- Posted by Gerhard Pramhas
- On 23. June 2017
As early as the days of ancient Rome, it was well-known that “to err is human”, and to this day, nothing about that has changed. We fail in all stages of life, from early childhood to old age; all that matters is what you make of it. Today, I would like to tell you about a particularly controversial case of company failure.
Are you familiar with Apple eWorld?
The corporate giant Apple is among the most successful and influential companies of the present day. Apple stands for quality and always seems to be in tune with the times with its products. But this was not always the case, as is evidenced by the remarkable story of Apple eWorld:
In the 80s of the last century, Apple was launching a new project. The so-called Apple Link wich was later on called eWorld. The basic idea is easy to explain: Since interaction with the internet was not so widespread back then as it is today, the plan was for AOL to program basic software for Apple that would make the internet easier to use. Apple would have likely modified eWorld itself. The purpose was to achieve the greatest possible user friendliness.
Using completely graphic formatting, similar to a virtual city, it was intended to make using the internet possible even for those who had never dealt with it before. eWorld, therefore, contained various buildings that represented the different functions. At the virtual post office, for example, you could find your emails; there was a kiosk where you could access the latest news, and further such functions.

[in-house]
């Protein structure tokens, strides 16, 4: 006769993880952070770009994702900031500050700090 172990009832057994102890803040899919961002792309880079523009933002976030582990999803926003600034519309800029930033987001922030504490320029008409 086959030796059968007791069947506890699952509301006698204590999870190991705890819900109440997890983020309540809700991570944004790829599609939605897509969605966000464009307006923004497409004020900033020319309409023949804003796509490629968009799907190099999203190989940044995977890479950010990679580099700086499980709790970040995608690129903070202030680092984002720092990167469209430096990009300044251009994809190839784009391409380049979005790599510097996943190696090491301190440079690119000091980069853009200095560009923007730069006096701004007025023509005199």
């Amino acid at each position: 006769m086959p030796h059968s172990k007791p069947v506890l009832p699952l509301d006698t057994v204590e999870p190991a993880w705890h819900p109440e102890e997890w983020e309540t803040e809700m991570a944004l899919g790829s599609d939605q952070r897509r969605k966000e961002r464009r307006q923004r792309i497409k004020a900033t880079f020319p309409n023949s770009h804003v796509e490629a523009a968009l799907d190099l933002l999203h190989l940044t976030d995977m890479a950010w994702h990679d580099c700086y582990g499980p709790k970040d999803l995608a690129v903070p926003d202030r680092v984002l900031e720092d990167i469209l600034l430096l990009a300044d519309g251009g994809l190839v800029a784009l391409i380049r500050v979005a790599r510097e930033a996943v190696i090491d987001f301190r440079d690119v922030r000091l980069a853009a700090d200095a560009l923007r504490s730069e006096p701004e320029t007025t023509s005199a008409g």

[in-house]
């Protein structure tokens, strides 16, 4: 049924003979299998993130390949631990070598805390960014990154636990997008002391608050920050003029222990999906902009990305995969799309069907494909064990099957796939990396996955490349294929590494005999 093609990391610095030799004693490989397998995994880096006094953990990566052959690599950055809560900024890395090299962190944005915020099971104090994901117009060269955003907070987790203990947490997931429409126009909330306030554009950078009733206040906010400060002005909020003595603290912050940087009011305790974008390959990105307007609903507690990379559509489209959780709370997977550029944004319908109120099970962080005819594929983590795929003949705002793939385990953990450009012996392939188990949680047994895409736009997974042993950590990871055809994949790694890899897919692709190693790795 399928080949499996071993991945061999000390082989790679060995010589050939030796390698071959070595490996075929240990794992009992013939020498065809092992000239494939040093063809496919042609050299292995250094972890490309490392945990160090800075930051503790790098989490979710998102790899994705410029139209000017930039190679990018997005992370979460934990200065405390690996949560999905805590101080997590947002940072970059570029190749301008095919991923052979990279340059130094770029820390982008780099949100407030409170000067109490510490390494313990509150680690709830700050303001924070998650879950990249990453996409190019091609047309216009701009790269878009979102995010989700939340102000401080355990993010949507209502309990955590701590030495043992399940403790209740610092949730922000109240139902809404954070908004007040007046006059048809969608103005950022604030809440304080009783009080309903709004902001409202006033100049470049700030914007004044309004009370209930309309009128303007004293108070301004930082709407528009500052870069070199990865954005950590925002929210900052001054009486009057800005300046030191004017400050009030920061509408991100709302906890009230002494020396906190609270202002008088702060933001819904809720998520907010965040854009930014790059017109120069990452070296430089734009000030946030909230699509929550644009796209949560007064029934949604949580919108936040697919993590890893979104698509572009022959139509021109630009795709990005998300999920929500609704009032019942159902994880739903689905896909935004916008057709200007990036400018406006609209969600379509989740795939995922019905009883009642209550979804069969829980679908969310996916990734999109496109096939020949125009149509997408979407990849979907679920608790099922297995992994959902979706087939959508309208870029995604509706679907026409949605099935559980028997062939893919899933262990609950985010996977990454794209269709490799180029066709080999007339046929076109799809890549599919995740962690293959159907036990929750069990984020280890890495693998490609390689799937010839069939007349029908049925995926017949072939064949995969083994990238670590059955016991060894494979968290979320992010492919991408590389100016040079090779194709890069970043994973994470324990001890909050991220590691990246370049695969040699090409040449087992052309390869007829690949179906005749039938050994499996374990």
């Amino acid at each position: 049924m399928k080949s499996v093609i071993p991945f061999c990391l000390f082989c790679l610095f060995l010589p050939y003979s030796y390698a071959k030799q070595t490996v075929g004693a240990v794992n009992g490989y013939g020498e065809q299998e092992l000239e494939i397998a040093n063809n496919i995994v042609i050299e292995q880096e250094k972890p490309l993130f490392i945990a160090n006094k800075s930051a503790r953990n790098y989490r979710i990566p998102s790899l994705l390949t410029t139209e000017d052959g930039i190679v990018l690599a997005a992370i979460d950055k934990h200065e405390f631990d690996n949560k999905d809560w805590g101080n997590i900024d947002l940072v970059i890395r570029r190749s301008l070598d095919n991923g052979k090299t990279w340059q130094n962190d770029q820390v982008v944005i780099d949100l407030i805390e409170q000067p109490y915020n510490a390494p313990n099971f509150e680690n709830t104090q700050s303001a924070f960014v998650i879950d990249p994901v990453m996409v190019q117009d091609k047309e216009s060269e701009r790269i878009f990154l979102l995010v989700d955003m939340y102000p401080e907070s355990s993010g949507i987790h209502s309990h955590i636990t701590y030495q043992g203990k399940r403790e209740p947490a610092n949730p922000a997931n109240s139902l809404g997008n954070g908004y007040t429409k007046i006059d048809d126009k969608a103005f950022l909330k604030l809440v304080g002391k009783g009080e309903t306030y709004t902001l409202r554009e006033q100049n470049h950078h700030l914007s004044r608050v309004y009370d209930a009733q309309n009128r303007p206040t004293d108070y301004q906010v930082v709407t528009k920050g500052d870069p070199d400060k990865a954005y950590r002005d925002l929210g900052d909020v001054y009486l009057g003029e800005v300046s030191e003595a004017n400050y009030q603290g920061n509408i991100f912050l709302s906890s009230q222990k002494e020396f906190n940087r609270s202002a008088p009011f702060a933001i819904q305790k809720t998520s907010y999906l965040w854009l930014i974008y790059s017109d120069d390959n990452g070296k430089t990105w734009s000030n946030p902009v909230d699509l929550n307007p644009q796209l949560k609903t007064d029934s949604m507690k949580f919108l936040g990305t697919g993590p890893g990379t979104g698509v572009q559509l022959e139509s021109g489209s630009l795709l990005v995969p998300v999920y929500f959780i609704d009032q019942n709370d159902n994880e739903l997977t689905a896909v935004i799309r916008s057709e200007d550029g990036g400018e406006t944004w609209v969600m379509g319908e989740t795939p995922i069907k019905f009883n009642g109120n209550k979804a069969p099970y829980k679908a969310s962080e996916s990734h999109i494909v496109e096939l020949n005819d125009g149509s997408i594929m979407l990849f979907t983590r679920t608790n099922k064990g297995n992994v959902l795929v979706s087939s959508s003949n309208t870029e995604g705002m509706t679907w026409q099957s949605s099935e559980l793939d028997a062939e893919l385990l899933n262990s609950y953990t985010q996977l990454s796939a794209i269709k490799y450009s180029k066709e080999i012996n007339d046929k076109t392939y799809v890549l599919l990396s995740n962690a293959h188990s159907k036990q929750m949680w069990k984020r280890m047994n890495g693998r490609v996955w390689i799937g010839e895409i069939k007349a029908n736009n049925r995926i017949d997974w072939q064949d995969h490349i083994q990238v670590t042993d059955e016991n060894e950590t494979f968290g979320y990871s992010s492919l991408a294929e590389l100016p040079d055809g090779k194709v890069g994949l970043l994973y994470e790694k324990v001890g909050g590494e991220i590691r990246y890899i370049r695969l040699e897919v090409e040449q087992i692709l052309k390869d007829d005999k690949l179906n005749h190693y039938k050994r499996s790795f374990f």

Unfortunately, Apple underestimated the development required for this service. The Windows version was eventually cancelled due to budget cuts.
Just 2 years after the “go-live”, Apple had to take the service off the market. Apple was able to collect 100,000 subscribers in total, and its biggest competitors Microsoft and AOL left no room for any further growth. For Apple, eWorld was not a business and was discounted.
The lesson learned from Apple’s failure
The moral of this story is simple: for an innovative company, failure is part of the daily business. All businesses, whether big or small, have failed product innovations to show along their path to success. Naturally, nobody strives to fail in the development process. Quite the opposite: as is demonstrated by the case above, it can burn through a great deal of money and nerves. However, it has also been proven that the learning curve never rises as sharply as it does following a failure. This is why I would advise you: if you fail, at least allow your company to draw the right conclusions from this failure, in order to become stronger, smarter and better afterwards.
Do you need support in learning from your failures, and are now motivated to really get going? Contact me!